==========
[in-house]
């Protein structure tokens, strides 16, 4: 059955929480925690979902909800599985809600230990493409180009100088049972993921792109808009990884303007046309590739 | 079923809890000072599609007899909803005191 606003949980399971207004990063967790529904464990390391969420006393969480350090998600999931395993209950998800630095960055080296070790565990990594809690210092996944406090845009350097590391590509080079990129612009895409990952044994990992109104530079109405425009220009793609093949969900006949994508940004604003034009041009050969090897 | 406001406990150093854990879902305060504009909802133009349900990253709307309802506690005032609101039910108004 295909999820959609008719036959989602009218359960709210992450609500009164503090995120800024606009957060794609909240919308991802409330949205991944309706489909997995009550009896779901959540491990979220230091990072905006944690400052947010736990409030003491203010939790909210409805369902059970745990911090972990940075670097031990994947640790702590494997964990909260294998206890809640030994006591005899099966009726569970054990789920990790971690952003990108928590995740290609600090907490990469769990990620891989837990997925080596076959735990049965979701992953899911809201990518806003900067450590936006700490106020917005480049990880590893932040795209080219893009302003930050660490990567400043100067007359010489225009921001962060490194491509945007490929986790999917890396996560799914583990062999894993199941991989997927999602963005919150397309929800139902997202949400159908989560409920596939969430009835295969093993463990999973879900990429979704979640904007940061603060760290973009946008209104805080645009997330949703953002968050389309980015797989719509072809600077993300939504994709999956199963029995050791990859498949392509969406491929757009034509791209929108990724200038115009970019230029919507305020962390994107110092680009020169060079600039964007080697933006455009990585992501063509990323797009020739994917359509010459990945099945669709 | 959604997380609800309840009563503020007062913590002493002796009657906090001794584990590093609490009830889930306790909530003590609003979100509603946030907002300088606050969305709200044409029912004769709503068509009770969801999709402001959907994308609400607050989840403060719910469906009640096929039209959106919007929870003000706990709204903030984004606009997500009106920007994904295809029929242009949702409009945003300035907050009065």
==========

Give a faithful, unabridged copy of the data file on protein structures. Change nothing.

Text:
[in-house]
């Protein structure tokens, strides 16, 4: 059955929480925690979902909800599985809600230990493409180009100088049972993921792109808009990884303007046309590739 | 079923809890000072599609007899909803005191 606003949980399971207004990063967790529904464990390391969420006393969480350090998600999931395993209950998800630095960055080296070790565990990594809690210092996944406090845009350097590391590509080079990129612009895409990952044994990992109104530079109405425009220009793609093949969900006949994508940004604003034009041009050969090897 | 406001406990150093854990879902305060504009909802133009349900990253709307309802506690005032609101039910108004 295909999820959609008719036959989602009218359960709210992450609500009164503090995120800024606009957060794609909240919308991802409330949205991944309706489909997995009550009896779901959540491990979220230091990072905006944690400052947010736990409030003491203010939790909210409805369902059970745990911090972990940075670097031990994947640790702590494997964990909260294998206890809640030994006591005899099966009726569970054990789920990790971690952003990108928590995740290609600090907490990469769990990620891989837990997925080596076959735990049965979701992953899911809201990518806003900067450590936006700490106020917005480049990880590893932040795209080219893009302003930050660490990567400043100067007359010489225009921001962060490194491509945007490929986790999917890396996560799914583990062999894993199941991989997927999602963005919150397309929800139902997202949400159908989560409920596939969430009835295969093993463990999973879900990429979704979640904007940061603060760290973009946008209104805080645009997330949703953002968050389309980015797989719509072809600077993300939504994709999956199963029995050791990859498949392509969406491929757009034509791209929108990724200038115009970019230029919507305020962390994107110092680009020169060079600039964007080697933006455009990585992501063509990323797009020739994917359509010459990945099945669709 | 959604997380609800309840009563503020007062913590002493002796009657906090001794584990590093609490009830889930306790909530003590609003979100509603946030907002300088606050969305709200044409029912004769709503068509009770969801999709402001959907994308609400607050989840403060719910469906009640096929039209959106919007929870003000706990709204903030984004606009997500009106920007994904295809029929242009949702409009945003300035907050009065």